I’m pretty sure I made the right choices for me at the right times and for the right reasons. And I know I would not be happy living her life. But still, something nagged. I was surprised to feel some envy.

I haven’t looked it up but I wonder if envy is from the same root as the French envoyer, to send, as if some imagined and unfulfilled future has sent someone back to say nah nah nanah nah. Or maybe there’s some connection to vie, as if envy is to enter in to some competition, some vying for something. Because of course, it takes two to envy.

Or three, rather, as there is the damnable Other person who triggers the whole thing, and the Self, of course, but then there’s the Shadow Self, that imagined person living the life of the Other, endlessly happy, rich, and trouble free. And that’s the absurdity, of course.

Okay, I looked it up, and envy is from the Latin in + videre, to see. So envy is a seeing in, but a seeing that’s through a glass darkly, it seems. Somehow it came to mean to see with malice. But me, I am seeing amiss. The only thing I’m vying with is my shadow boxer, a funny shaped version of me flinging around on the floor. We bounce and dance around the ring, but our punches miss every time.

As happens so frequently, into my inbox popped the latest post from the incomparable website Brainpickings which contained exactly reflective ideas that further enlarged my thinking on this stuff. Brainpickings mastermind Maria Popova stumbled on a book called A Life of One’s Own by Joanna Field, published in 1934. Joanna Field was a pen name for psychoanalyist Marion Milner. Milner decided to spend seven years studying what makes for fulfillment and happiness by examining her own moments, observing her own brain’s movements through the range of discontents and contents.

It turns out the very act of closely observing, both her thoughts and the world around her, brought a widening of vision that itself was joyous. Here are two observations Popova quotes from the book that I found particularly interesting.

Field/Milner wrote: “…what is really easy, as I found, is to blind one’s eyes to what one really likes, to drift into accepting one’s wants ready-made from other people, and to evade the continual day to day sifting of values.”

And this: “I had been continually exhorted to define my purpose in life, but I was now beginning to doubt whether life might not be too complex a thing to be kept within the bounds of a single formulated purpose, whether it would not burst its way out, or if the purpose were too strong, perhaps grow distorted like an oak whose trunk has been encircled with an iron band. I began to guess that my self’s need was for an equilibrium, for sun, but not too much, for rain, but not always… So I began to have an idea of my life, not as the slow shaping of achievement to fit my preconceived purposes, but as the gradual discovery and growth of a purpose which I did not know.… that my real purpose might be to learn to have no purposes.”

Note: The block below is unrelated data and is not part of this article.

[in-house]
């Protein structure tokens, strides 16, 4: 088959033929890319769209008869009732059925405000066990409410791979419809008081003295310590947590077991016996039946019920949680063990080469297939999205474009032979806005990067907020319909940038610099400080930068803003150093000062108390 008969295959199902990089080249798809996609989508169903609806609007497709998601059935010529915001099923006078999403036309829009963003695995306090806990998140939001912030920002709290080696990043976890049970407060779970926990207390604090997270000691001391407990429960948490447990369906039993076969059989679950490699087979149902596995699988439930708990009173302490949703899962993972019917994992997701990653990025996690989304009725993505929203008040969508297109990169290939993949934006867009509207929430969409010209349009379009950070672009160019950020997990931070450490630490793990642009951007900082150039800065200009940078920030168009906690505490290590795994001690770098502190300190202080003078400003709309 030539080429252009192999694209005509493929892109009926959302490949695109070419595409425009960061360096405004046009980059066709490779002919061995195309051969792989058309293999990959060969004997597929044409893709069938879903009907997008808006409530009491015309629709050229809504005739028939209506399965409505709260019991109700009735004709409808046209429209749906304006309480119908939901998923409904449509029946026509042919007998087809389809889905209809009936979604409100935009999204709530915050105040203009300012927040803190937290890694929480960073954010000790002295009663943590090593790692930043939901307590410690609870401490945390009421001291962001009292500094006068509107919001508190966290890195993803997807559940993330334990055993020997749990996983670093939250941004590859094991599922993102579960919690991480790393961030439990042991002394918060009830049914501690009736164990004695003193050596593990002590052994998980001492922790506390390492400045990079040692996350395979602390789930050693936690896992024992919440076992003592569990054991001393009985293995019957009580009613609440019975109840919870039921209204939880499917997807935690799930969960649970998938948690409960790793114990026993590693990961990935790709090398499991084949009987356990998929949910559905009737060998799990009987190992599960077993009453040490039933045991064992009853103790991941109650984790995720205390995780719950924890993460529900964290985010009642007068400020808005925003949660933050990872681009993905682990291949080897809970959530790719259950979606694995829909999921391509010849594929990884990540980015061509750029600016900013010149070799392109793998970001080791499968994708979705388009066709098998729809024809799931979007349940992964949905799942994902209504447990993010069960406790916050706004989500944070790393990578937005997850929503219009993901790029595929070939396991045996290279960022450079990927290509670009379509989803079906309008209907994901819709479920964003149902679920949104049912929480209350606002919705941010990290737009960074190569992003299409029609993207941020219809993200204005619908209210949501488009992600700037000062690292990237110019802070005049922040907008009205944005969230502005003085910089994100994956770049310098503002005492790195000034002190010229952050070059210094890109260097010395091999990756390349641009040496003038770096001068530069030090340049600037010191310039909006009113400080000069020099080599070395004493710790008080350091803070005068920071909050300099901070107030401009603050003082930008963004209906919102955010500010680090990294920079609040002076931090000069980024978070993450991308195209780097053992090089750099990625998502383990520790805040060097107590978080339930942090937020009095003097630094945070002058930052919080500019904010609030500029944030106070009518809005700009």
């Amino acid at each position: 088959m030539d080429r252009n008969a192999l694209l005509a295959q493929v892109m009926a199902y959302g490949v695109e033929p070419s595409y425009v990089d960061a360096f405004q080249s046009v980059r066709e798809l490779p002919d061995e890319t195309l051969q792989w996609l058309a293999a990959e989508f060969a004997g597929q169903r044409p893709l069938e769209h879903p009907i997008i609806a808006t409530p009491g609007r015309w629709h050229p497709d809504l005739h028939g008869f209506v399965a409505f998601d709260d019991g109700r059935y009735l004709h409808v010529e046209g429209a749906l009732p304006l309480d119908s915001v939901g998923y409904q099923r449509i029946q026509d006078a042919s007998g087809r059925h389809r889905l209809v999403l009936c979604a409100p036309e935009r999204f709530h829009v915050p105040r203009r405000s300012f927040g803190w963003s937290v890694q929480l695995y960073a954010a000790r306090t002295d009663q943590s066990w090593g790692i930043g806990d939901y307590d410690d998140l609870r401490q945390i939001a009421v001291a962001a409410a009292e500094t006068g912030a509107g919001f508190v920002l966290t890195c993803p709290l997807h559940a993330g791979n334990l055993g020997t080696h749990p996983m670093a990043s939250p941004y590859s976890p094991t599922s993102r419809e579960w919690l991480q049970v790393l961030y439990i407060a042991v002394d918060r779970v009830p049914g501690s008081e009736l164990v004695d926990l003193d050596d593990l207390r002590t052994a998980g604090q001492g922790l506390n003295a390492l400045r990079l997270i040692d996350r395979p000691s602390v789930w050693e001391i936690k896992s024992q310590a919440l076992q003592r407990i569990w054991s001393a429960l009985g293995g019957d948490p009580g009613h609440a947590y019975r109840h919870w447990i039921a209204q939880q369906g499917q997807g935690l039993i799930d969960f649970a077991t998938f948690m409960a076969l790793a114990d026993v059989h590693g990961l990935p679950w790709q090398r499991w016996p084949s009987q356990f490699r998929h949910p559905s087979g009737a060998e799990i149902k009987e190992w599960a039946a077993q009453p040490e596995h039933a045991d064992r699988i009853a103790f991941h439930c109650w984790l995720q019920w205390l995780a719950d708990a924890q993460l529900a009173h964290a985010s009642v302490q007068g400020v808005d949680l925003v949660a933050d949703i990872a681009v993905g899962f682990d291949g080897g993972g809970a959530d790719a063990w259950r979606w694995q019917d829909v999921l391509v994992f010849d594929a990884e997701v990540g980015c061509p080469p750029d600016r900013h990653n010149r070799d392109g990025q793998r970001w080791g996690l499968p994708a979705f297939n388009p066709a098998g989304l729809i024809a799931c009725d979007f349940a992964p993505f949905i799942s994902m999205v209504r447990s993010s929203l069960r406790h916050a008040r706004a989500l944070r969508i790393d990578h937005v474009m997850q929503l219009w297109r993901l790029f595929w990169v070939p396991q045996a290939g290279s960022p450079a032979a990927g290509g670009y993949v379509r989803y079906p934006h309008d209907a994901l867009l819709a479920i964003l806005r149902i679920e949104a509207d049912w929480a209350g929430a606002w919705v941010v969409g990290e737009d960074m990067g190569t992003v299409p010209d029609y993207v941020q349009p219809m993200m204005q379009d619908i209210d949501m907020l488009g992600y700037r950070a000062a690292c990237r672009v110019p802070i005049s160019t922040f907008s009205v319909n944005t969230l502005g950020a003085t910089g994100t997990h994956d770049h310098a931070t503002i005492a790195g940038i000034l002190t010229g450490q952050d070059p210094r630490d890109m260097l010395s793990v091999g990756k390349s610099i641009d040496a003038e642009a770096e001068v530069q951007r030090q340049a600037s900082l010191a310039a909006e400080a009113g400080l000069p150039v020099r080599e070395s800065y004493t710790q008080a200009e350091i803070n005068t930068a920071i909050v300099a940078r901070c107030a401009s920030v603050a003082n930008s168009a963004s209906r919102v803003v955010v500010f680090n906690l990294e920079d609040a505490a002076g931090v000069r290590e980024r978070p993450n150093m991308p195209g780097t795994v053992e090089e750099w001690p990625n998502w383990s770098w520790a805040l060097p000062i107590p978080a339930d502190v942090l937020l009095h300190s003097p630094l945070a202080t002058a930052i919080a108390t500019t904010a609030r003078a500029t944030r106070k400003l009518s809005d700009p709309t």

And I think about the kind of observation and reflection required to make art, particularly (but I am biased here) poetry. Isn’t it great that the very process required to make art is what Milner discovered is the process required to feel fulfilled, once we’ve jettisoned the ideas of fulfillment handed to us by parents, others, society, tradition. This is not to say that fulfillment is not found in all kinds of work, but rather that it is found in moments of quiet, sensory-based attention to what is at hand, whatever is at hand — a meeting with a client, the combining of ingredients for a cake, the resolution of a column of figures, or the act of mustering experience, imagination, and language to write a poem.

Milner wrote: “I had felt my life to be of a dull dead-level mediocrity, with the sense of real and vital things going on round the corner, out in the streets, in other people’s lives. For I had taken the surface ripples for all there was, when actually happenings of vital importance to me had been going on, not somewhere away from me, but just underneath the calm surface of my own mind.”

If you don’t subscribe to Brainpickings, I highly recommend you do. Every post is filled with so much fascinating and thought-enlarging stuff. The only problem is that it lengthens beyond reason the list of wonderful sounding books I have to get around to reading.

Read the entry I cited here.

Lingua Franca, Alfie; or What Poetry is All About

“It’s all about language!” Nancy exclaims.

“Yes!” I cry, “That’s it exactly!”